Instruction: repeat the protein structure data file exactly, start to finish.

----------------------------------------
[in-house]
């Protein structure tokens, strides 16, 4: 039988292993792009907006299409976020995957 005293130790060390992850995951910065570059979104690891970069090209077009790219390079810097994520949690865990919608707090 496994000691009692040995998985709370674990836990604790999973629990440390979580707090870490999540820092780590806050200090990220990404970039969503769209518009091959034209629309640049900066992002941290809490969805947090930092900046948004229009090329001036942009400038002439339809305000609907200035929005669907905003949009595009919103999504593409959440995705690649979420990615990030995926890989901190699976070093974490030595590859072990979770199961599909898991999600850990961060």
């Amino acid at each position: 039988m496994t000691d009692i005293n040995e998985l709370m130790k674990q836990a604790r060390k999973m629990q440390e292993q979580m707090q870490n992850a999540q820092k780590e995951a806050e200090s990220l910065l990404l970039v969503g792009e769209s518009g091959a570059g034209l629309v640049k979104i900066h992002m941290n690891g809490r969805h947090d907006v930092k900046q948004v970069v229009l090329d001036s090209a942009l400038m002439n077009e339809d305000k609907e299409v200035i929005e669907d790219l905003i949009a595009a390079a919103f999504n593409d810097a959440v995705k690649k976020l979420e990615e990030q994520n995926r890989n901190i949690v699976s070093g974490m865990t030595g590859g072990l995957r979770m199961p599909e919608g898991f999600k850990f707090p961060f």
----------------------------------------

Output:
[in-house]
């Protein structure tokens, strides 16, 4: 039988292993792009907006299409976020995957 005293130790060390992850995951910065570059979104690891970069090209077009790219390079810097994520949690865990919608707090 496994000691009692040995998985709370674990836990604790999973629990440390979580707090870490999540820092780590806050200090990220990404970039969503769209518009091959034209629309640049900066992002941290809490969805947090930092900046948004229009090329001036942009400038002439339809305000609907200035929005669907905003949009595009919103999504593409959440995705690649979420990615990030995926890989901190699976070093974490030595590859072990979770199961599909898991999600850990961060």
């Amino acid at each position: 039988m496994t000691d009692i005293n040995e998985l709370m130790k674990q836990a604790r060390k999973m629990q440390e292993q979580m707090q870490n992850a999540q820092k780590e995951a806050e200090s990220l910065l990404l970039v969503g792009e769209s518009g091959a570059g034209l629309v640049k979104i900066h992002m941290n690891g809490r969805h947090d907006v930092k900046q948004v970069v229009l090329d001036s090209a942009l400038m002439n077009e339809d305000k609907e299409v200035i929005e669907d790219l905003i949009a595009a390079a919103f999504n593409d810097a959440v995705k690649k976020l979420e990615e990030q994520n995926r890989n901190i949690v699976s070093g974490m865990t030595g590859g072990l995957r979770m199961p599909e919608g898991f999600k850990f707090p961060f």